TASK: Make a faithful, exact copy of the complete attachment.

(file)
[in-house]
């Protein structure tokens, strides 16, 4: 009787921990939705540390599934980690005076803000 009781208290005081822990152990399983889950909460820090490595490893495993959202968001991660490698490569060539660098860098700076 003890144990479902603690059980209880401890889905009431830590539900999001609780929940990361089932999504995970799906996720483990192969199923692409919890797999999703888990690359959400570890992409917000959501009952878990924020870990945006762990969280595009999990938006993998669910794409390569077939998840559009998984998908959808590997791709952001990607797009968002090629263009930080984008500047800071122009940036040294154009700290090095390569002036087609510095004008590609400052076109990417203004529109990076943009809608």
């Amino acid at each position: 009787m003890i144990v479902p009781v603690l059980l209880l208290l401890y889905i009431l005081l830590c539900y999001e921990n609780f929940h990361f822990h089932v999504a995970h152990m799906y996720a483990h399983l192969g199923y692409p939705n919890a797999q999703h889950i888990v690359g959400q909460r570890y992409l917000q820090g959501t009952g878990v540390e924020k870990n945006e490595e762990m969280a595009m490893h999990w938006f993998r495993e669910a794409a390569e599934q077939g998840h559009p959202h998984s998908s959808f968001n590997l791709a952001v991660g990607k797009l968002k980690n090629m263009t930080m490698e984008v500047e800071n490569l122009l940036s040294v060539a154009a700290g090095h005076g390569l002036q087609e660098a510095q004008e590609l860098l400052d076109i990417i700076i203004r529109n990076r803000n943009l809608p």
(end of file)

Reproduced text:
[in-house]
């Protein structure tokens, strides 16, 4: 009787921990939705540390599934980690005076803000 009781208290005081822990152990399983889950909460820090490595490893495993959202968001991660490698490569060539660098860098700076 003890144990479902603690059980209880401890889905009431830590539900999001609780929940990361089932999504995970799906996720483990192969199923692409919890797999999703888990690359959400570890992409917000959501009952878990924020870990945006762990969280595009999990938006993998669910794409390569077939998840559009998984998908959808590997791709952001990607797009968002090629263009930080984008500047800071122009940036040294154009700290090095390569002036087609510095004008590609400052076109990417203004529109990076943009809608």
């Amino acid at each position: 009787m003890i144990v479902p009781v603690l059980l209880l208290l401890y889905i009431l005081l830590c539900y999001e921990n609780f929940h990361f822990h089932v999504a995970h152990m799906y996720a483990h399983l192969g199923y692409p939705n919890a797999q999703h889950i888990v690359g959400q909460r570890y992409l917000q820090g959501t009952g878990v540390e924020k870990n945006e490595e762990m969280a595009m490893h999990w938006f993998r495993e669910a794409a390569e599934q077939g998840h559009p959202h998984s998908s959808f968001n590997l791709a952001v991660g990607k797009l968002k980690n090629m263009t930080m490698e984008v500047e800071n490569l122009l940036s040294v060539a154009a700290g090095h005076g390569l002036q087609e660098a510095q004008e590609l860098l400052d076109i990417i700076i203004r529109n990076r803000n943009l809608p």